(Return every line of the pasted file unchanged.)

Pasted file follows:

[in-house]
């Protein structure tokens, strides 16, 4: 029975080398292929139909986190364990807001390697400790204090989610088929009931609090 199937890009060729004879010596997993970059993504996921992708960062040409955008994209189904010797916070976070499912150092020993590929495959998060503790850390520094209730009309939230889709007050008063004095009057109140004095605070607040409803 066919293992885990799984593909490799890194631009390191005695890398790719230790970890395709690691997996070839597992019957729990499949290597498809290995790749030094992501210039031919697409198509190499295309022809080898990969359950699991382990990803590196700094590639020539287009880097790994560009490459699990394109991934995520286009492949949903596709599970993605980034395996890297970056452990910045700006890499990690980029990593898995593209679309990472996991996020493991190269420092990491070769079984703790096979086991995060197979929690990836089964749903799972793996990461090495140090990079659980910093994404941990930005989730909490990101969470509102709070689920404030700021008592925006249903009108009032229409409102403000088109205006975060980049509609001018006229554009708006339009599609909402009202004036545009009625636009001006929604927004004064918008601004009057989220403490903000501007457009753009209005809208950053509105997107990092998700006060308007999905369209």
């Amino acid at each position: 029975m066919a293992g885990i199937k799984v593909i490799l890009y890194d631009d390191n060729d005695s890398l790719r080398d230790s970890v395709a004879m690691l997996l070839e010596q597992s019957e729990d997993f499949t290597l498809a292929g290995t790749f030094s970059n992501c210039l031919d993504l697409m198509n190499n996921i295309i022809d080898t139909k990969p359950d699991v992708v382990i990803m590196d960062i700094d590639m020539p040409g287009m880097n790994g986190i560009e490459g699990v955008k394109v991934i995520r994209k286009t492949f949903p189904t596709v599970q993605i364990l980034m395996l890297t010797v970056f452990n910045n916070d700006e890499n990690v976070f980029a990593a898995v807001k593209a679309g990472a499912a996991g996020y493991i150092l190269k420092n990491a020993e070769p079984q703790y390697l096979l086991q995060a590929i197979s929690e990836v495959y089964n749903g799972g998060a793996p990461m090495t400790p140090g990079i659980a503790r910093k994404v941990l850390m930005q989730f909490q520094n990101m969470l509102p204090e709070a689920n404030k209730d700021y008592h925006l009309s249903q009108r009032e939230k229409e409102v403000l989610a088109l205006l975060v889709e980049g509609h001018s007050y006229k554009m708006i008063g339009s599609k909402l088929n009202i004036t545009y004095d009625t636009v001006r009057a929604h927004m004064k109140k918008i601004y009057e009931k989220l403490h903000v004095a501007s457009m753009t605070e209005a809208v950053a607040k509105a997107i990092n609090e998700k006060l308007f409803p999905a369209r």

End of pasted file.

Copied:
[in-house]
């Protein structure tokens, strides 16, 4: 029975080398292929139909986190364990807001390697400790204090989610088929009931609090 199937890009060729004879010596997993970059993504996921992708960062040409955008994209189904010797916070976070499912150092020993590929495959998060503790850390520094209730009309939230889709007050008063004095009057109140004095605070607040409803 066919293992885990799984593909490799890194631009390191005695890398790719230790970890395709690691997996070839597992019957729990499949290597498809290995790749030094992501210039031919697409198509190499295309022809080898990969359950699991382990990803590196700094590639020539287009880097790994560009490459699990394109991934995520286009492949949903596709599970993605980034395996890297970056452990910045700006890499990690980029990593898995593209679309990472996991996020493991190269420092990491070769079984703790096979086991995060197979929690990836089964749903799972793996990461090495140090990079659980910093994404941990930005989730909490990101969470509102709070689920404030700021008592925006249903009108009032229409409102403000088109205006975060980049509609001018006229554009708006339009599609909402009202004036545009009625636009001006929604927004004064918008601004009057989220403490903000501007457009753009209005809208950053509105997107990092998700006060308007999905369209």
């Amino acid at each position: 029975m066919a293992g885990i199937k799984v593909i490799l890009y890194d631009d390191n060729d005695s890398l790719r080398d230790s970890v395709a004879m690691l997996l070839e010596q597992s019957e729990d997993f499949t290597l498809a292929g290995t790749f030094s970059n992501c210039l031919d993504l697409m198509n190499n996921i295309i022809d080898t139909k990969p359950d699991v992708v382990i990803m590196d960062i700094d590639m020539p040409g287009m880097n790994g986190i560009e490459g699990v955008k394109v991934i995520r994209k286009t492949f949903p189904t596709v599970q993605i364990l980034m395996l890297t010797v970056f452990n910045n916070d700006e890499n990690v976070f980029a990593a898995v807001k593209a679309g990472a499912a996991g996020y493991i150092l190269k420092n990491a020993e070769p079984q703790y390697l096979l086991q995060a590929i197979s929690e990836v495959y089964n749903g799972g998060a793996p990461m090495t400790p140090g990079i659980a503790r910093k994404v941990l850390m930005q989730f909490q520094n990101m969470l509102p204090e709070a689920n404030k209730d700021y008592h925006l009309s249903q009108r009032e939230k229409e409102v403000l989610a088109l205006l975060v889709e980049g509609h001018s007050y006229k554009m708006i008063g339009s599609k909402l088929n009202i004036t545009y004095d009625t636009v001006r009057a929604h927004m004064k109140k918008i601004y009057e009931k989220l403490h903000v004095a501007s457009m753009t605070e209005a809208v950053a607040k509105a997107i990092n609090e998700k006060l308007f409803p999905a369209r």